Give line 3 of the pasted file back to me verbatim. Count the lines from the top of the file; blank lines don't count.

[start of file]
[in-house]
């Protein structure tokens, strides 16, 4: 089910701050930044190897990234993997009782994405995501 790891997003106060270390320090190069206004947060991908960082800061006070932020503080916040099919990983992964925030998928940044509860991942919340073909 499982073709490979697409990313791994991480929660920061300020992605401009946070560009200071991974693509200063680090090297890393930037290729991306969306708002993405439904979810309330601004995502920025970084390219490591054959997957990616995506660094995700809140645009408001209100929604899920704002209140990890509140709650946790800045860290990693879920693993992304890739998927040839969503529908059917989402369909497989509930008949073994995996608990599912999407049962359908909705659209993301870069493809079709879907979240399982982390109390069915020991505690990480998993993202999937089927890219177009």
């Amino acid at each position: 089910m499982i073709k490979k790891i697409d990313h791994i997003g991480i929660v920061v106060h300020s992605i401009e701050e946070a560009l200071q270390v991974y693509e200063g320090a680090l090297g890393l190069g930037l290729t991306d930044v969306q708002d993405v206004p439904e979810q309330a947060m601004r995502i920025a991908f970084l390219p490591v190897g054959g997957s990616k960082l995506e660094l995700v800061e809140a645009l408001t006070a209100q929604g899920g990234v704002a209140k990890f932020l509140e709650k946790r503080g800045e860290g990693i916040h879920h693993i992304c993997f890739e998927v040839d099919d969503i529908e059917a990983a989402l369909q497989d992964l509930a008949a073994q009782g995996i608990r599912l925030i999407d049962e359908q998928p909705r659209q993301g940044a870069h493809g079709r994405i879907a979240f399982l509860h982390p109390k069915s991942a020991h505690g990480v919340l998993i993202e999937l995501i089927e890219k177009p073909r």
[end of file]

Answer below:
């Amino acid at each position: 089910m499982i073709k490979k790891i697409d990313h791994i997003g991480i929660v920061v106060h300020s992605i401009e701050e946070a560009l200071q270390v991974y693509e200063g320090a680090l090297g890393l190069g930037l290729t991306d930044v969306q708002d993405v206004p439904e979810q309330a947060m601004r995502i920025a991908f970084l390219p490591v190897g054959g997957s990616k960082l995506e660094l995700v800061e809140a645009l408001t006070a209100q929604g899920g990234v704002a209140k990890f932020l509140e709650k946790r503080g800045e860290g990693i916040h879920h693993i992304c993997f890739e998927v040839d099919d969503i529908e059917a990983a989402l369909q497989d992964l509930a008949a073994q009782g995996i608990r599912l925030i999407d049962e359908q998928p909705r659209q993301g940044a870069h493809g079709r994405i879907a979240f399982l509860h982390p109390k069915s991942a020991h505690g990480v919340l998993i993202e999937l995501i089927e890219k177009p073909r």